Creative McGill students are building a niche community centred around zines—small-sized, low-circulation publications. Historically used as a tool for marginalized groups to publish content, zines house dialogue that does not ascribe to mainstream rhetoric. Now, groups of university students are using zines to address pertinent social and political issues.
On the McGill campus, students have used zines to start alternative conversations. For instance, F WORD Montreal is a biannual publication that was started in Winter 2014 by a group of like-minded McGill students frustrated by the lack of feminist publications on campus. Judy Huang, U3 Science and Immunology, has been part of the collective since 2015 and believes a close-knit community is central to zine culture.
“[The] heart of zine making is the community itself,” Huang said. “[Zines] are often more niche than literary magazines or scientific journals […which] makes [them] a really great platform to link students together […] to find other people who are interested in the same things.”
While the collective accepts members from all over Montreal, the F WORD community is mostly comprised of McGill undergraduate students. The publication features original visual and written content that discusses feminism, and holds launch parties for like minded individuals across the city.
“As a collective, we also hold events to celebrate and promote our zines,” Huang said. “We usually try to feature other Montreal artists, poets, musicians, and more.”
Though F Word is a venue for broadly feminist content, for many student associations, zines are a means to raise awareness for their unique mandate. McGill’s Office of Religious and Spiritual Life (MORSL), which aims to promote religious literacy on campus, has been publishing its own zine for 18 years. With five instalments per year, Radix collects student poetry, short fiction, visual art, and photography—all on the theme of religious literacy.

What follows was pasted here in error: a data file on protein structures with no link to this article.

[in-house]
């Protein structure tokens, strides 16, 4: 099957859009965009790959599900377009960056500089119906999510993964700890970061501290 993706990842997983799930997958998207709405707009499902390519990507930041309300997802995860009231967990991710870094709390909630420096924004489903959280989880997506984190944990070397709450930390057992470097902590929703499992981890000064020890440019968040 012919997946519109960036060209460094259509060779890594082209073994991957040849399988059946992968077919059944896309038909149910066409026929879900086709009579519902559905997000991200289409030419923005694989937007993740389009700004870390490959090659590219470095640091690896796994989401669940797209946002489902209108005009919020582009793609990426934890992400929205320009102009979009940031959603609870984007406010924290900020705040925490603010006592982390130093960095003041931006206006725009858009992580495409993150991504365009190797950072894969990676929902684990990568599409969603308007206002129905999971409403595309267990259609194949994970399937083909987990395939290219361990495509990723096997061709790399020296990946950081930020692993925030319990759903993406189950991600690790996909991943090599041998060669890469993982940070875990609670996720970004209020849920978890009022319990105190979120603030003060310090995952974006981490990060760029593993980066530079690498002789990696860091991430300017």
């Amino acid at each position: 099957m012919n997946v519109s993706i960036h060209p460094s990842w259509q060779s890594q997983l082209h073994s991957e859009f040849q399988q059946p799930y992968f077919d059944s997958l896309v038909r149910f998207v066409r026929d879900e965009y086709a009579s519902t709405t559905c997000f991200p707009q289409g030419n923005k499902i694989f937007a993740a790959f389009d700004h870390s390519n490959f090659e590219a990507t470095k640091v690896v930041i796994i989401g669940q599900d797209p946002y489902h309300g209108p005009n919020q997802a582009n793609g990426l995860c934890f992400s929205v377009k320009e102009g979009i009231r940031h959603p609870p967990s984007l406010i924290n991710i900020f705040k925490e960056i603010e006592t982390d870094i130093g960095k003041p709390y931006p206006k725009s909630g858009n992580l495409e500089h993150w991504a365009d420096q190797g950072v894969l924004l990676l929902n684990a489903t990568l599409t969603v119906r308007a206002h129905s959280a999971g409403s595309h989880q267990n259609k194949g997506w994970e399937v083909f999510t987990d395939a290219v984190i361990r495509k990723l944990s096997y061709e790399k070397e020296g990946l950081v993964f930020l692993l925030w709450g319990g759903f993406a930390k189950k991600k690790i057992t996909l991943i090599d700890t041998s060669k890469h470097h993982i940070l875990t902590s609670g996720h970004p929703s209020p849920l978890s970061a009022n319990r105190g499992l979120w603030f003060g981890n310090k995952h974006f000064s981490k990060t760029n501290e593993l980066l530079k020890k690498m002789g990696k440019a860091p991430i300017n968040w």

“As Radix is specifically designated by MORSL as McGill’s student spirituality magazine, we act as a medium for McGill’s creative body,” Radix editor Mackenzie Roop, U4 Arts, said. “In this way, Radix really serves a niche community.”
Roop aims for Radix to be a space for students to express their spiritual needs and conflicts. She believes zines are especially well-suited to this purpose, because zine-makers work outside of traditional publishing channels, allowing for more freedom in content and style.
“It feels good to be able to have a space for thoughts that seem to have no direct application [and] to recognize and work the inner perceptions and beliefs of one’s life, which are kept separate and thus often deemed ‘less important’ than professional or educational pursuit. It’s quite a magical and special safe space for all beliefs to come alive together, as a living and breathing process, but also a physical reality.”
While all of Radix’s issues dating back to 2000 can be accessed digitally on the MORSL website, Roop believes that the physicality of zines plays a role in their popularity.
“The translation of the invisible mental and emotional processes, God, [and] the spirit,[into the] physical has been [at] the forefront of human pursuits for millennia,” Roop said. “A zine is the very essence of this [translation].”
Roop’s broad definition is useful insofar as it pinpoints the expressive freedom of the medium. But because some zines are produced at a larger scale than others, the term “zine” can be an elusive classification. Zoe Shaw, U3 Arts, is an editor of The VEG, one of McGill’s student-run creative writing zines. She believes that the label comes with a certain flexibility.
“I’m not entirely sure what we would consider a zine,” Shaw said. “When I think of zines, I think of small handbound chapbooks, but of course, it can mean other things. To me, a zine is really what you make of it.”
The VEG, founded by McGill students 14 years ago, is based in the McGill Department of English and publishes student contributors’ prose and poetry alongside visual art. The current team has worked to make its issues smaller and more portable, which Shaw hopes makes the content feel approachable.